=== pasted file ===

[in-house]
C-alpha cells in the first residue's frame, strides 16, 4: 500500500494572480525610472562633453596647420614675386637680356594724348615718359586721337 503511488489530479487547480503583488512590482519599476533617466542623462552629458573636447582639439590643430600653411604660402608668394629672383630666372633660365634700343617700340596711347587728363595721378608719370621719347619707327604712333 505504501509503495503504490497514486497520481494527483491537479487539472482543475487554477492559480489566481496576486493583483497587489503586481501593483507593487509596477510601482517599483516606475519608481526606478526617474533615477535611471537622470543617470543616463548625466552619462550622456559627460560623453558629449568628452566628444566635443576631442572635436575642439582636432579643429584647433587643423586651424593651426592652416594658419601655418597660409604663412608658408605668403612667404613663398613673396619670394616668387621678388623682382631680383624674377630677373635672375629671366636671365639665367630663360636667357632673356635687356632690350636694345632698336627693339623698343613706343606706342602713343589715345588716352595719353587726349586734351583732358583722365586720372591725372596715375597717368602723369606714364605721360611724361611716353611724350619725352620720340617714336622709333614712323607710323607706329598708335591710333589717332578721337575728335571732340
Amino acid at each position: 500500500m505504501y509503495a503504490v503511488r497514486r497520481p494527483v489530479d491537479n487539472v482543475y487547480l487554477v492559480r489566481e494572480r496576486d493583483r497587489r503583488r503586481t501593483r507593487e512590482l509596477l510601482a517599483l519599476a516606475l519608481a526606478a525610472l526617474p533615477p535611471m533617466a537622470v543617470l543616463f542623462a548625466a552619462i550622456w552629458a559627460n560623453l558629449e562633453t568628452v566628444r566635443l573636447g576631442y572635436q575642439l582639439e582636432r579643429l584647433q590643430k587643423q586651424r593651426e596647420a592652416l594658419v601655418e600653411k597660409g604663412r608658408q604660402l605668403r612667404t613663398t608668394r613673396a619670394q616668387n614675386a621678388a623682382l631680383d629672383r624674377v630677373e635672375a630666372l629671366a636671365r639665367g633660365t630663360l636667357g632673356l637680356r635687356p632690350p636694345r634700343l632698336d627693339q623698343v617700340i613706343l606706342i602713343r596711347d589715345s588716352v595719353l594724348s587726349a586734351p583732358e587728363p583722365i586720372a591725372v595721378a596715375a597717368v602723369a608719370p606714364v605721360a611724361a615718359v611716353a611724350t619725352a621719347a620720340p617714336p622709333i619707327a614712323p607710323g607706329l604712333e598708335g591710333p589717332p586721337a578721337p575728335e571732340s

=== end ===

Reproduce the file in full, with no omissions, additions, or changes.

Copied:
[in-house]
C-alpha cells in the first residue's frame, strides 16, 4: 500500500494572480525610472562633453596647420614675386637680356594724348615718359586721337 503511488489530479487547480503583488512590482519599476533617466542623462552629458573636447582639439590643430600653411604660402608668394629672383630666372633660365634700343617700340596711347587728363595721378608719370621719347619707327604712333 505504501509503495503504490497514486497520481494527483491537479487539472482543475487554477492559480489566481496576486493583483497587489503586481501593483507593487509596477510601482517599483516606475519608481526606478526617474533615477535611471537622470543617470543616463548625466552619462550622456559627460560623453558629449568628452566628444566635443576631442572635436575642439582636432579643429584647433587643423586651424593651426592652416594658419601655418597660409604663412608658408605668403612667404613663398613673396619670394616668387621678388623682382631680383624674377630677373635672375629671366636671365639665367630663360636667357632673356635687356632690350636694345632698336627693339623698343613706343606706342602713343589715345588716352595719353587726349586734351583732358583722365586720372591725372596715375597717368602723369606714364605721360611724361611716353611724350619725352620720340617714336622709333614712323607710323607706329598708335591710333589717332578721337575728335571732340
Amino acid at each position: 500500500m505504501y509503495a503504490v503511488r497514486r497520481p494527483v489530479d491537479n487539472v482543475y487547480l487554477v492559480r489566481e494572480r496576486d493583483r497587489r503583488r503586481t501593483r507593487e512590482l509596477l510601482a517599483l519599476a516606475l519608481a526606478a525610472l526617474p533615477p535611471m533617466a537622470v543617470l543616463f542623462a548625466a552619462i550622456w552629458a559627460n560623453l558629449e562633453t568628452v566628444r566635443l573636447g576631442y572635436q575642439l582639439e582636432r579643429l584647433q590643430k587643423q586651424r593651426e596647420a592652416l594658419v601655418e600653411k597660409g604663412r608658408q604660402l605668403r612667404t613663398t608668394r613673396a619670394q616668387n614675386a621678388a623682382l631680383d629672383r624674377v630677373e635672375a630666372l629671366a636671365r639665367g633660365t630663360l636667357g632673356l637680356r635687356p632690350p636694345r634700343l632698336d627693339q623698343v617700340i613706343l606706342i602713343r596711347d589715345s588716352v595719353l594724348s587726349a586734351p583732358e587728363p583722365i586720372a591725372v595721378a596715375a597717368v602723369a608719370p606714364v605721360a611724361a615718359v611716353a611724350t619725352a621719347a620720340p617714336p622709333i619707327a614712323p607710323g607706329l604712333e598708335g591710333p589717332p586721337a578721337p575728335e571732340s